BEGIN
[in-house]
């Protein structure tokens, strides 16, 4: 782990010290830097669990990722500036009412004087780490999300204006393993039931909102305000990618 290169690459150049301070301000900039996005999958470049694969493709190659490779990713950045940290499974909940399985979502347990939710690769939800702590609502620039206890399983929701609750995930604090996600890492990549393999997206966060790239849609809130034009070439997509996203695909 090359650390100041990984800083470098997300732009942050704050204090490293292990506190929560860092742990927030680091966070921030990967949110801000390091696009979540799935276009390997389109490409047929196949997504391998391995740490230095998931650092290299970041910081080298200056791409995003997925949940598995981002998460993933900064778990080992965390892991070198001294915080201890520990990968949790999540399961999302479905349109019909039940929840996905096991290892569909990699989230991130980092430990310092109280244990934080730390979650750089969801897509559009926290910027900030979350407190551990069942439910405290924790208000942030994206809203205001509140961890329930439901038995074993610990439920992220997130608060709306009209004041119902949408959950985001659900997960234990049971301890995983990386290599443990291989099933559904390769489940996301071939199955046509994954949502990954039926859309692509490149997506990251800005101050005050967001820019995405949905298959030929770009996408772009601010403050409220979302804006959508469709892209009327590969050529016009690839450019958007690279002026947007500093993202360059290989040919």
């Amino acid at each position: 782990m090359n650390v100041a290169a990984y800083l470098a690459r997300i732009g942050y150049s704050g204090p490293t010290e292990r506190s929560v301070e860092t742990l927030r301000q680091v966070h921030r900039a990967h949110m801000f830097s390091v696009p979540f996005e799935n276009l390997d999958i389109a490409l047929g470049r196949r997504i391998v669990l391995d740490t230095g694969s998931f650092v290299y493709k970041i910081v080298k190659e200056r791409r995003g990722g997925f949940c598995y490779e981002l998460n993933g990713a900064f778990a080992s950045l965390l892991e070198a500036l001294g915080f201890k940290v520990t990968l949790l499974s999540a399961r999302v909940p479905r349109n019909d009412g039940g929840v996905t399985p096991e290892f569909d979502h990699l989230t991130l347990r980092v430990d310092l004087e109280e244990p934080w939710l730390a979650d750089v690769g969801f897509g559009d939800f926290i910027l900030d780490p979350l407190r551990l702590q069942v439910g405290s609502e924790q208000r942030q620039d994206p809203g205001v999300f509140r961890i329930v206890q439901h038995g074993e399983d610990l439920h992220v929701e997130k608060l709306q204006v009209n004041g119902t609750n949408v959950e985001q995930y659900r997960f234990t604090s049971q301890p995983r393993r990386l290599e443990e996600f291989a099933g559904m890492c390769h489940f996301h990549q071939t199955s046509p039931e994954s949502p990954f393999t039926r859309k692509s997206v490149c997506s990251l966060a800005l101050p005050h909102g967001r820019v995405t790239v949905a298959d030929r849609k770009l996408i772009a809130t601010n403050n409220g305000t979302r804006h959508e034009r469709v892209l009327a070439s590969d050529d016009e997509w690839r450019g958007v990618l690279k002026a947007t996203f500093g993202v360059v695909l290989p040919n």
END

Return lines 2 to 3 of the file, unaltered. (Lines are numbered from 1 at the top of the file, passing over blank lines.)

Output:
């Protein structure tokens, strides 16, 4: 782990010290830097669990990722500036009412004087780490999300204006393993039931909102305000990618 290169690459150049301070301000900039996005999958470049694969493709190659490779990713950045940290499974909940399985979502347990939710690769939800702590609502620039206890399983929701609750995930604090996600890492990549393999997206966060790239849609809130034009070439997509996203695909 090359650390100041990984800083470098997300732009942050704050204090490293292990506190929560860092742990927030680091966070921030990967949110801000390091696009979540799935276009390997389109490409047929196949997504391998391995740490230095998931650092290299970041910081080298200056791409995003997925949940598995981002998460993933900064778990080992965390892991070198001294915080201890520990990968949790999540399961999302479905349109019909039940929840996905096991290892569909990699989230991130980092430990310092109280244990934080730390979650750089969801897509559009926290910027900030979350407190551990069942439910405290924790208000942030994206809203205001509140961890329930439901038995074993610990439920992220997130608060709306009209004041119902949408959950985001659900997960234990049971301890995983990386290599443990291989099933559904390769489940996301071939199955046509994954949502990954039926859309692509490149997506990251800005101050005050967001820019995405949905298959030929770009996408772009601010403050409220979302804006959508469709892209009327590969050529016009690839450019958007690279002026947007500093993202360059290989040919």
């Amino acid at each position: 782990m090359n650390v100041a290169a990984y800083l470098a690459r997300i732009g942050y150049s704050g204090p490293t010290e292990r506190s929560v301070e860092t742990l927030r301000q680091v966070h921030r900039a990967h949110m801000f830097s390091v696009p979540f996005e799935n276009l390997d999958i389109a490409l047929g470049r196949r997504i391998v669990l391995d740490t230095g694969s998931f650092v290299y493709k970041i910081v080298k190659e200056r791409r995003g990722g997925f949940c598995y490779e981002l998460n993933g990713a900064f778990a080992s950045l965390l892991e070198a500036l001294g915080f201890k940290v520990t990968l949790l499974s999540a399961r999302v909940p479905r349109n019909d009412g039940g929840v996905t399985p096991e290892f569909d979502h990699l989230t991130l347990r980092v430990d310092l004087e109280e244990p934080w939710l730390a979650d750089v690769g969801f897509g559009d939800f926290i910027l900030d780490p979350l407190r551990l702590q069942v439910g405290s609502e924790q208000r942030q620039d994206p809203g205001v999300f509140r961890i329930v206890q439901h038995g074993e399983d610990l439920h992220v929701e997130k608060l709306q204006v009209n004041g119902t609750n949408v959950e985001q995930y659900r997960f234990t604090s049971q301890p995983r393993r990386l290599e443990e996600f291989a099933g559904m890492c390769h489940f996301h990549q071939t199955s046509p039931e994954s949502p990954f393999t039926r859309k692509s997206v490149c997506s990251l966060a800005l101050p005050h909102g967001r820019v995405t790239v949905a298959d030929r849609k770009l996408i772009a809130t601010n403050n409220g305000t979302r804006h959508e034009r469709v892209l009327a070439s590969d050529d016009e997509w690839r450019g958007v990618l690279k002026a947007t996203f500093g993202v360059v695909l290989p040919n």